Late ‘Jeopardy!’ champ wanted to be on the show since she was a teenager
The cancer-stricken “Jeopardy!” contestant whose six-game winning streak ended Wednesday was fulfilling a lifelong dream.
Cindy Stowell, a 41-year-old science content developer from Austin, died on December 5, before her episodes aired.
She had been trying to get on the show since she was a teenager, her brother Greg said in an interview on CNN’s “New Day” Thursday.
“She was absolutely glowing” when she heard she had made the cut, he recalled.
Stowell’s episodes started taping on August 31, just three weeks after she auditioned. It all came together so quickly because she revealed to a producer that she was battling Stage 4 colon cancer, and her doctor estimated she only had about six months to live.
“Jeopardy!” fans have been rooting for Stowell since learning her story. Her brother attended the tapings and said he cheered her on as the episodes played out.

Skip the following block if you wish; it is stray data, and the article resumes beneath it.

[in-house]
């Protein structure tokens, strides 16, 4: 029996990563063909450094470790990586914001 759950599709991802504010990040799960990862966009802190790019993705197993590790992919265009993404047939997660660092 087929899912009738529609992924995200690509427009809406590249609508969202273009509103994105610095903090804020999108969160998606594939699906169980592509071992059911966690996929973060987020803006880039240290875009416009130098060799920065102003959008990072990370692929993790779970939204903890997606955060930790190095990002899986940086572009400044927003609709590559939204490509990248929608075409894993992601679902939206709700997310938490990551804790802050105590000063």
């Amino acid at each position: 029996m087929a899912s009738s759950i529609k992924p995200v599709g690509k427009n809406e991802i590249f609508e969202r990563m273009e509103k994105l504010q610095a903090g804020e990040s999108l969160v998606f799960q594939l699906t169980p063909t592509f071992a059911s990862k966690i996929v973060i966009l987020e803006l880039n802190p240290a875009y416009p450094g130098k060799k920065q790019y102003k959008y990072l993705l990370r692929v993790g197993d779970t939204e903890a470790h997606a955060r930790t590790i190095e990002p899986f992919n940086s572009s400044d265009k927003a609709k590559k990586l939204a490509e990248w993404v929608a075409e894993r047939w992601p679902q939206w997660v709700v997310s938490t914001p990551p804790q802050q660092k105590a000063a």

“It’s kind of an emotional roller coaster,” he said. “It’s bittersweet.”
“Jeopardy!” remembers its champion
Alex Trebek paid tribute to Stowell after her last episode aired.
“Appearing on our show was the fulfillment of a lifelong ambition for that lady,” he explained.
Her brother added, “‘Jeopardy!’ was not my thing. That was hers from as long as I can remember.”
The show tweeted out a video of Stowell sharing her “‘Jeopardy! story,” where she said she had been watching since the 1980s.
“I was very nervous,” she said of her Oklahoma City audition.
“Experiencing this and seeing what it’s really like in-person has been phenomenal and it’s been fun.”
Stowell also offered up an inspiring message: “Even when you think the odds are completely against you, somehow…things can work out.”
Winnings go to cancer research
Stowell won a total of $103,803 over her seven appearances, and donated her winnings to the Cancer Research Institute.
“I’m dying of cancer,” she emotionally explained in the “Jeopardy!” video. “I really would like the money that I win to be used to help others.”
Remembering his sister, Greg Stowell told CNN that she was kind, and that she was passionate about cancer research.
“If she believed in something, she wouldn’t back down, no matter how bloodied she’d get fighting for it,” he said. “And I think this is one of those causes.”